Well, it seems the BBC are doing their best to preserve the sanity of Doctor Who fans who are staring into an abyss labelled “how long till the Christmas special????”. Yes, they seem to be trying to increase the frequency of DVD releases from the classic series. And here’s the latest – one with a special place in the hearts of many fans of a certain age, as it sees the departure of Sarah Jane Smith (Elisabeth Sladen). Yes, her, as seen in School Reunion earlier this year.
First shown in October 1976, The Hand of Fear stuck in my memory for several reasons, but mainly because unless my memory is even more faulty than normal, I missed the last episode. I’ve no idea why, but I remember reading about Sarah’s departure in the papers afterwards, but I’m pretty sure I didn’t actually see it. And in those days, there was no BBC3 to show a repeat the next day, and video recorders were still in the “primitive” and “expensive” categories. So back then if you missed something on TV, you missed it. Somewhere in the intervening years, I may have caught it on UK Gold, but I don’t remember it. So at least part of this DVD was effectively new to me, which has to be a Good Thing.
After a prologue in which some mysterious aliens make a big fuss about “obliterating” someone called Eldrad, followed by some images intended to indicate the passage of a lot of time, the story proper opens with the Tardis materialising in a quarry. Wait, hold on… It was something of a clichÃ© that every alien planet looked remarkably like a quarry, but this time, it’s an actual quarry. The Doctor and Sarah arrive just in time for some blasting, which results in the Doctor being slightly dazed and Sarah being buried in a pile of rocks.
Sarah is rescued quickly enough, but in the rocks she has found what appears to be a fossilised hand – a hand that must have been there for something like 150 million years…
The hand is wearing a ring, and this appears to have a very strange effect on Sarah. Taking the hand with her, and zapping anyone who gets in her way (the ring gives off a lovely blue blast), she goes to a conveniently located nuclear power station. There, she seals herself and the hand into a dangerously radioactive chamber, all the while saying “Eldrad must live”. The hand begins to regenerate and move around in a manner familiar to people who watch the right kind of horror movie.
After that, things get more interesting. Lots of fun involving a nuclear reactor not exploding, nuclear missiles not destroying the power plant, and the mysterious Eldrad. Is Eldrad an evil destroyer or just misunderstood? You’ll have to watch to find out.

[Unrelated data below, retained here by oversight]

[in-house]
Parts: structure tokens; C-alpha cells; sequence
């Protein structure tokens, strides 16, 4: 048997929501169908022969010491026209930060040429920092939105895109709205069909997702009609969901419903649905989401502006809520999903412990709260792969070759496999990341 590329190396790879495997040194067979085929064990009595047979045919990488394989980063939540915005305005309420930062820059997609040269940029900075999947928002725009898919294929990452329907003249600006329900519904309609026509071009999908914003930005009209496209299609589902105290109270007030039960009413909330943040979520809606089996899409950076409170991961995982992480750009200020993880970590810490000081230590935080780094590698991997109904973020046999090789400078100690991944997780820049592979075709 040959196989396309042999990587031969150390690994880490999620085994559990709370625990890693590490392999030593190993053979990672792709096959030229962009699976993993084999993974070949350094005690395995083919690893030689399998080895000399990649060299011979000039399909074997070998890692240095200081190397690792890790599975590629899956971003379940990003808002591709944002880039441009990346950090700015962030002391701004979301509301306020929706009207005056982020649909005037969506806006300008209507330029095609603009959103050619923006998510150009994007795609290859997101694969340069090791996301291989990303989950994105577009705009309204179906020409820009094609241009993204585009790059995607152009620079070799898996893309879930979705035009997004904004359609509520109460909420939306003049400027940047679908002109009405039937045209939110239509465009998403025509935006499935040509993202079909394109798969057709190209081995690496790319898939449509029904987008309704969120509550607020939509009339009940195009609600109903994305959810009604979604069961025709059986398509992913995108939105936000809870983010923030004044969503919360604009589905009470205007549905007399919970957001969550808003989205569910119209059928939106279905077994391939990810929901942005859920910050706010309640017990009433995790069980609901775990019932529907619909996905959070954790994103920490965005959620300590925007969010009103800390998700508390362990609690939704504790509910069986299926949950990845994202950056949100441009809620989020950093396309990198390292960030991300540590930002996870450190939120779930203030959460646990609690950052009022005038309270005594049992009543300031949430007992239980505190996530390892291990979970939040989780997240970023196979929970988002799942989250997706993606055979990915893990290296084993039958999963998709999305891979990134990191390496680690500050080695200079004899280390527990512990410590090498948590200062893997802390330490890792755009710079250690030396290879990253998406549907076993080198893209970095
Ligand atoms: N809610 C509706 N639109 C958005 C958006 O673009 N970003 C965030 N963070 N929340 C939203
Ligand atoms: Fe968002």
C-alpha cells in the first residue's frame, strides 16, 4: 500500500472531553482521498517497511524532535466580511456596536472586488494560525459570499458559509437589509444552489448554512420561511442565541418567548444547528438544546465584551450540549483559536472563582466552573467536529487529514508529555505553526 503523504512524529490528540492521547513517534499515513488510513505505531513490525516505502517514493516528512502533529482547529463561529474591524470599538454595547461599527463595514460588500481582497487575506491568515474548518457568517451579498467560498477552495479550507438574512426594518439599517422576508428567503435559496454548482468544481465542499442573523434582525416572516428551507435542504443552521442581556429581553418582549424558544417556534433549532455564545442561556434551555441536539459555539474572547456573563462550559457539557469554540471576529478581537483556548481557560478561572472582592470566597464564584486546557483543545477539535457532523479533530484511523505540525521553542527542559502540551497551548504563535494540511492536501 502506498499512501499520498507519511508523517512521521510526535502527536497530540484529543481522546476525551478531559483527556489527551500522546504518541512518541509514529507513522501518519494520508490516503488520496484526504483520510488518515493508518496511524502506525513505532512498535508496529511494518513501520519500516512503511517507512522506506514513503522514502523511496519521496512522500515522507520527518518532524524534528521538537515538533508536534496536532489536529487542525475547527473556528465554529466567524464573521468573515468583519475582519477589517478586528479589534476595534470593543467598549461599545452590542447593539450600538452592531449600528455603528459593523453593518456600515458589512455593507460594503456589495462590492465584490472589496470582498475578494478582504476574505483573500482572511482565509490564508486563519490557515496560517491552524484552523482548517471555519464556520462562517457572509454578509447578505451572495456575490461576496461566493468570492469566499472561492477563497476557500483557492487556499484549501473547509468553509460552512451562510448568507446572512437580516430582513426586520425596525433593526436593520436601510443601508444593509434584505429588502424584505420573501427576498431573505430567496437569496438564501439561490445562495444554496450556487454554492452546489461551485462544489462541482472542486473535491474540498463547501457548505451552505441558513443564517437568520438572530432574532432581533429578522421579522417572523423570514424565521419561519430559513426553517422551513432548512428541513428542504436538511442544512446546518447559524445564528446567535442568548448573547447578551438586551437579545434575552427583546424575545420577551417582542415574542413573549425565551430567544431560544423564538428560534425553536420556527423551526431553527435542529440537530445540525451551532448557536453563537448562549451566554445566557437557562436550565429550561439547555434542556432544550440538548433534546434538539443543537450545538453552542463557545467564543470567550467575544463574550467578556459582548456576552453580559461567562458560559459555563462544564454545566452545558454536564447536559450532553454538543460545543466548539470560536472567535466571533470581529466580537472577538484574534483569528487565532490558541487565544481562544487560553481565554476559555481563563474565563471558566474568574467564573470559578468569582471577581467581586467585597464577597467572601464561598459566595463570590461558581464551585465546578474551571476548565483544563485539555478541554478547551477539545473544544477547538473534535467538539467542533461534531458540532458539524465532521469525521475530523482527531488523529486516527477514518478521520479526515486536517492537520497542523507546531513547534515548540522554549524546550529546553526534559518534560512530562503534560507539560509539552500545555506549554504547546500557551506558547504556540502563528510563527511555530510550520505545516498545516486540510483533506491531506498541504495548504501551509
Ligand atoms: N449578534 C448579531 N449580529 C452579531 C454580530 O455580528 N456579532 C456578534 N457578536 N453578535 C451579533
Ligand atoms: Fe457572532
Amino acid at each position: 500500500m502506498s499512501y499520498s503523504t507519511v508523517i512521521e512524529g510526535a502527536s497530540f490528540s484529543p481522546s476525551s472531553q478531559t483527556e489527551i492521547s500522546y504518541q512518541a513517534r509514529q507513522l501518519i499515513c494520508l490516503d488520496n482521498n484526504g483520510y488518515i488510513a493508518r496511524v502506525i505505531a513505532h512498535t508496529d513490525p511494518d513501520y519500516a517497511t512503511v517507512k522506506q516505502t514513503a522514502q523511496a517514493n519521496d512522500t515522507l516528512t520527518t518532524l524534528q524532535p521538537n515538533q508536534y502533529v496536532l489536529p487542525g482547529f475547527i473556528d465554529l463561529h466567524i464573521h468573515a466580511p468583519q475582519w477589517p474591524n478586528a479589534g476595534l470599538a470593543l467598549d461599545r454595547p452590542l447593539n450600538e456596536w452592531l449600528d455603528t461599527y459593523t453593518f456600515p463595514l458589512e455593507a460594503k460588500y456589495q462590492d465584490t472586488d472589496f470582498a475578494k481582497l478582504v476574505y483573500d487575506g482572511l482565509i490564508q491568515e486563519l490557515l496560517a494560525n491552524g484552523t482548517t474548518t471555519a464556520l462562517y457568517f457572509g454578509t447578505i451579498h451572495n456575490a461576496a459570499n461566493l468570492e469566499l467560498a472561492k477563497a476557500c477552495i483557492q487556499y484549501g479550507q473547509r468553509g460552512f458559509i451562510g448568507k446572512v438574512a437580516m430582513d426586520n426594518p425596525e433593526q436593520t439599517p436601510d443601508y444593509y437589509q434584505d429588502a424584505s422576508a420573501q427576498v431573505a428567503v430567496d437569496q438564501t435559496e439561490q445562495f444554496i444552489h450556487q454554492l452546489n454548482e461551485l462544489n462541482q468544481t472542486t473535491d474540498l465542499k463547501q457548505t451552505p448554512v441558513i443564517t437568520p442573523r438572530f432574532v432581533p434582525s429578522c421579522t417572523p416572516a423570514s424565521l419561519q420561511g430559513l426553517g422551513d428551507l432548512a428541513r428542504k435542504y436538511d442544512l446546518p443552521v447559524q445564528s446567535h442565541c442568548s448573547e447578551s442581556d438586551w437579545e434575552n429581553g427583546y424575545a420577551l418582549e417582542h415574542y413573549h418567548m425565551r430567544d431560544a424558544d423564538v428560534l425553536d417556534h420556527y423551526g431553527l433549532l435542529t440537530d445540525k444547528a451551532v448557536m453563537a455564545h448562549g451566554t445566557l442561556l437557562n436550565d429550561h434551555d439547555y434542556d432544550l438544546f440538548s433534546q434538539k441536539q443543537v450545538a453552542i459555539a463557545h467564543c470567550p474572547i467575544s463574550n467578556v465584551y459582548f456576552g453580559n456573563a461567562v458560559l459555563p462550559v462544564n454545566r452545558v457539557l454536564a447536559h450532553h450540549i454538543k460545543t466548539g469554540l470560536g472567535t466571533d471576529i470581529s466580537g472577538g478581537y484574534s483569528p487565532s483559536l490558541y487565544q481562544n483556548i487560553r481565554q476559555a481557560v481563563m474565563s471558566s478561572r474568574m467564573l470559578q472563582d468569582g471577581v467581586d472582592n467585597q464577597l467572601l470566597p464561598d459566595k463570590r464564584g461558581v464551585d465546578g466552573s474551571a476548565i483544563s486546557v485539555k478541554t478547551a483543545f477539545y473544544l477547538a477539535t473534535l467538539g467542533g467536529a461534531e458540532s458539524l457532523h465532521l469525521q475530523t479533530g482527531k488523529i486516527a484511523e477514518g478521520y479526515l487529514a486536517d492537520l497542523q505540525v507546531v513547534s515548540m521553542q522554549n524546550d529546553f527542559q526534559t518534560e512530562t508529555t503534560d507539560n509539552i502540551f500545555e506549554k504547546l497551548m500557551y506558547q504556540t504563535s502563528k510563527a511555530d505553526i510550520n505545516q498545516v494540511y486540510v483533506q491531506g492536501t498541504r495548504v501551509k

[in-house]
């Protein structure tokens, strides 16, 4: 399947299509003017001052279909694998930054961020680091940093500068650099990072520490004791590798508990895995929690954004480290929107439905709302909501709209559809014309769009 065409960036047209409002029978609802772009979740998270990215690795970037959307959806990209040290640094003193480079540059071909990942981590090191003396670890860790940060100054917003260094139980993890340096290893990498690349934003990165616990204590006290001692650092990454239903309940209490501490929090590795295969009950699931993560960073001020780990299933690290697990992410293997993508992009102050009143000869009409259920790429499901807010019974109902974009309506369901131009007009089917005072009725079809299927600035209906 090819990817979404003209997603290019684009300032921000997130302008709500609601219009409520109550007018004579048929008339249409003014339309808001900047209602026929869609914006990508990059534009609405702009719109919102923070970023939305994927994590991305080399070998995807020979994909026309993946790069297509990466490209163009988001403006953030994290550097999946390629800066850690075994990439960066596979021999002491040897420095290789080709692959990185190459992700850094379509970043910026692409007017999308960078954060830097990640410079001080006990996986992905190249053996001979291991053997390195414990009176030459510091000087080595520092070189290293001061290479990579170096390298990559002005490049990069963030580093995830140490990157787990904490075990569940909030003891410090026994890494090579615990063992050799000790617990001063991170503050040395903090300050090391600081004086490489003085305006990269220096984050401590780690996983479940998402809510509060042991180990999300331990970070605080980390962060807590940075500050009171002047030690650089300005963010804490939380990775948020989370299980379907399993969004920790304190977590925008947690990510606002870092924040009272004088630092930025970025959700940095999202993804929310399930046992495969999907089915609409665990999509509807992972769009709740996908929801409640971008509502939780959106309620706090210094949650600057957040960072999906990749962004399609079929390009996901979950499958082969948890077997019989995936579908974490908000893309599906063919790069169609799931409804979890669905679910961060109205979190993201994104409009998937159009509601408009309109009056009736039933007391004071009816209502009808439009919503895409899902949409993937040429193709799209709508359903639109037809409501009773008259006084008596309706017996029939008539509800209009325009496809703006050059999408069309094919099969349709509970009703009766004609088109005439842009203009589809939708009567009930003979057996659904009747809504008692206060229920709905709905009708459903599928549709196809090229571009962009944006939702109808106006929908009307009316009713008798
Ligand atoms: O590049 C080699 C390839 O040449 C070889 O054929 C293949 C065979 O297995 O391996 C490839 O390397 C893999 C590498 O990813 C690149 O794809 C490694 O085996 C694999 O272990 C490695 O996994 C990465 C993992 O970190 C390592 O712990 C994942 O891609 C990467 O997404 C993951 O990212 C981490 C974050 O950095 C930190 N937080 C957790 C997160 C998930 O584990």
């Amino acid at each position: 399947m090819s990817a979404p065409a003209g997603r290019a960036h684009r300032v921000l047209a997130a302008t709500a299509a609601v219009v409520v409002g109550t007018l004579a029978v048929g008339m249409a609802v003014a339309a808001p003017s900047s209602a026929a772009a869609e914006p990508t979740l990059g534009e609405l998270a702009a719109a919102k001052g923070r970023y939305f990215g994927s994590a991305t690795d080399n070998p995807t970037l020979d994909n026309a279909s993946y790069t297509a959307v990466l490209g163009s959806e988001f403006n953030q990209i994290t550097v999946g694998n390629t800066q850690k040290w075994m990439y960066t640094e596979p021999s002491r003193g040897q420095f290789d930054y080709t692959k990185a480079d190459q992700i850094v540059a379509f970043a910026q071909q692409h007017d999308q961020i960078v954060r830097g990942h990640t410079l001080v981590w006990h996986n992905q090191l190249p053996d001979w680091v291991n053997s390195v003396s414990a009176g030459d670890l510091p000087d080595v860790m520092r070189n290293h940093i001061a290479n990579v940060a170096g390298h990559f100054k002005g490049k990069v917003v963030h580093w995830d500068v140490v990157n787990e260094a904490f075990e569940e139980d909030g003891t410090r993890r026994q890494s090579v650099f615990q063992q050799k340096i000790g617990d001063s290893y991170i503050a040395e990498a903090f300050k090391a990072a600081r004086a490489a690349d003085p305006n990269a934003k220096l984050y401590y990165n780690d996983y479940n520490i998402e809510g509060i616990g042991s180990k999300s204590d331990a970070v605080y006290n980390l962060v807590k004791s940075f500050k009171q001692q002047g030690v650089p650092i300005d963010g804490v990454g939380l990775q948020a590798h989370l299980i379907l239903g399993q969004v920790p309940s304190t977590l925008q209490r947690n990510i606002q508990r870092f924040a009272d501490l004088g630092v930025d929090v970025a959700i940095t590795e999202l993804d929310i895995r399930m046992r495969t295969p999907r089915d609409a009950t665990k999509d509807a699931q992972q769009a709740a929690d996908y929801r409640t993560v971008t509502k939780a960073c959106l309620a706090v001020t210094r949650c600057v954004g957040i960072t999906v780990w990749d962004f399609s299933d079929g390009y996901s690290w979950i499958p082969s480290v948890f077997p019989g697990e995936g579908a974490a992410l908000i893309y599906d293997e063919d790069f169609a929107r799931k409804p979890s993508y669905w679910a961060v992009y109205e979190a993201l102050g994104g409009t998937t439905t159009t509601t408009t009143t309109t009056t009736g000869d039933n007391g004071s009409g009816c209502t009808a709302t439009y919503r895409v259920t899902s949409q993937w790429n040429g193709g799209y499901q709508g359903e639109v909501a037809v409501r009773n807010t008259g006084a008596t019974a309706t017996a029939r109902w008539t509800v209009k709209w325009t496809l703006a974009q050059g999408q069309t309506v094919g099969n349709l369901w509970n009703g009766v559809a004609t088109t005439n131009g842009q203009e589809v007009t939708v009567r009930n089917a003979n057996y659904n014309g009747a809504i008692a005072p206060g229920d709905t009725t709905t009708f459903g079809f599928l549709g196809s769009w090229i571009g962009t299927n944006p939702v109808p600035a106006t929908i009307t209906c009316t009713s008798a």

After settling things with Eldrad, the time comes for the Doctor and Sarah to part. Sarah initially gets a bit fed up and announces that she’s leaving (she doesn’t really mean it, but she’s trying to make a point). While she’s packing, the Doctor receives a telepathic summons from his home planet, Gallifrey. He has to return, and as outsiders are not allowed, he can’t take Sarah with him. And so he takes her home, and she leaves the Tardis.
The Doctor’s last words to her are “until we meet again”, which sets us up nicely for their meeting in School Reunion.
Extra features this time round include:
- Changing Time: a 50 minute “making-of”, which dives around a bit, as it looks at the casting of Lis and Tom, and focusses on the relationship between the Doctor and Sarah. Lots of chat from the stars (Tom in excellent form, I’m pleased to say), supporting actors and people involved with the production.
- Swap Shop: a clip from a 1970s Saturday morning TV show presented by Noel Edmonds, featuring an interview with Tom and Lis. And kids phoning in to ask odd questions.
- The ubiquitous on-screen production subtitles
- Other bits and pieces
All good fun. This one is a four-part story on a single DVD. Shop around, and you should be able to get it for under £10, which is a bargain.
 Someone in Doctor Who Magazine worked out that at the current rate of release, it would take around 18 years to issue DVDs of all the surviving stories.
 Which makes me old, I think
 Blakes Seven did the same thing. Only it was blatantly the same quarry in successive episodes…